Sunday, 5 July 2020

This is the first time the second family of Great Crested Grebes on the Long Water have come over to the west side of the lake where they can be seen from close up. They lurked under a bush. Grebe chicks don't have to be told to keep under cover, they do it naturally.

The family near the bridge came out for a moment from the shelter of the willow.

The Coots nesting on the platform of Bluebird Boats were not bothered by the activity all round them.

There was quite a strong wind, but the waves haven't disturbed the two well made nests at the east end of the Serpentine. This is the one at the top of the weir.

Yet another brood from the prolific Egyptian Geese on the Serpentine, this time eight goslings. They weren't bothered by the wind either.

A pair of Egyptian Geese have occupied the Mute Swans' nest on the gravel bank in the Long Water. The swans have finished with the nest, and didn't seem to mind.

The other pair of swans -- the dominant pair -- brought their three cygnets right up to the mutually agreed frontier between the territories. So far the truce is holding.

One of the brood of two cygnets on the Serpentine rested at the Lido. It's just beginning to go through the awkward shaggy stage before it becomes beautiful again.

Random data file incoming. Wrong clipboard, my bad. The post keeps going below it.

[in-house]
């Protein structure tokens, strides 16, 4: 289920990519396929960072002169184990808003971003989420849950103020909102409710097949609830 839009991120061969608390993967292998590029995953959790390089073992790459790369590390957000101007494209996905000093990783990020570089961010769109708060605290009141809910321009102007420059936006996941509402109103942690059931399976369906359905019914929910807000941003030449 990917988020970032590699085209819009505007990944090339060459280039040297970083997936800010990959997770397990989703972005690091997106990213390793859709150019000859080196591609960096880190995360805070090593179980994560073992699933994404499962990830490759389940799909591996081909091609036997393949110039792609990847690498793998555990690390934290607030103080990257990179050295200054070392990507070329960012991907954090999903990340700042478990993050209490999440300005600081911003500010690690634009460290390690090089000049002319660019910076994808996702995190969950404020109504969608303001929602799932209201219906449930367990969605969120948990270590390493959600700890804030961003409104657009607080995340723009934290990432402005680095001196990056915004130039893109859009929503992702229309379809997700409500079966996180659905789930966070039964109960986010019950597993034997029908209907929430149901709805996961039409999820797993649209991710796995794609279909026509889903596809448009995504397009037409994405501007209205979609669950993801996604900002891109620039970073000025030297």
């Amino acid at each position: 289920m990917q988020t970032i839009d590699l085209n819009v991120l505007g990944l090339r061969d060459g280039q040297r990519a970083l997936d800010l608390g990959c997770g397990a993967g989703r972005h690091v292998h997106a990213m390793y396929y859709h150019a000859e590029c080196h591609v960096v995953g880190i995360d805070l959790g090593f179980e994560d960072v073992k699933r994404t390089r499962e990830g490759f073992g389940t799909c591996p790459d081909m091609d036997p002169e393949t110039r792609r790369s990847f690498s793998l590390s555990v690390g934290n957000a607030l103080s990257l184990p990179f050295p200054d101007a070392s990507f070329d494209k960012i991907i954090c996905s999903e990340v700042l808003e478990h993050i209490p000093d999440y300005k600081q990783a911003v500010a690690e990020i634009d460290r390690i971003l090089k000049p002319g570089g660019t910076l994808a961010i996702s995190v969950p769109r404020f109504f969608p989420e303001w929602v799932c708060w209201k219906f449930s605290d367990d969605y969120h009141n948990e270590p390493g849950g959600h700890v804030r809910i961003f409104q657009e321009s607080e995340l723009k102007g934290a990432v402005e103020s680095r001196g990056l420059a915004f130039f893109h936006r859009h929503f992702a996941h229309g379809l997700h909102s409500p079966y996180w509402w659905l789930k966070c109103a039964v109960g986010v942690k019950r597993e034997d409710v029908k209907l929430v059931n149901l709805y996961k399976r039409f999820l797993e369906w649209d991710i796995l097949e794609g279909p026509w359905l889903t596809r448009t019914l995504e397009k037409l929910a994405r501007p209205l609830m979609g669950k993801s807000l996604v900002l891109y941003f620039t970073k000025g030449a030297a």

A female Mandarin turned up on her own at the Vista. The movements of Mandarins on the Long Water are mysterious. They come down from the Regent's Canal apparently at random.

The new resident Grey Heron in the Dell surveyed his kingdom from the top of the standing stone.

A Carrion Crow drank in the pool at the top of the waterfall.

A Dunnock lurked in the bushes under the feeder in the Rose Garden ...

... while a rat went through the sunflower husks to see if there was any goodness left in them.

The feeder has so far proved to be in a place where the rats can't get at it, hung from a long piece of straight wire. But they'll probably find a way eventually.

A Honeybee worked over a knapweed flower ...

... and a Meadow Brown butterfly perched on a thistle.

Common Blue Damselflies whizzed around in the reeds on the Long Water, catching midges.


  1. My, the new Grebe chicks are so large already!

    the look of defiance on the Coot's face is incredible. "This is my spot and I'm not budging".

    1. If there were an Egyptian God of Tenacity, he would have the head of a Coot.

  2. WOW, what a fantastic feast of Pics and videos.. birds, bee and butterfly on this blog ...damselfly and a rodent..

    1. The patch of knapweed attracts a lot of insects. It's just outside the main western entrance of the Rose Garden, across the path from a cedar tree. If you go into the Rose Garden from this entrance and look to your right you will see a bigger wildflower patch, now coming into flower, which is also full of various insects. That's where I got the Small Skipper butterfly a few days ago.

    2. Thanks for the location of the patch...:))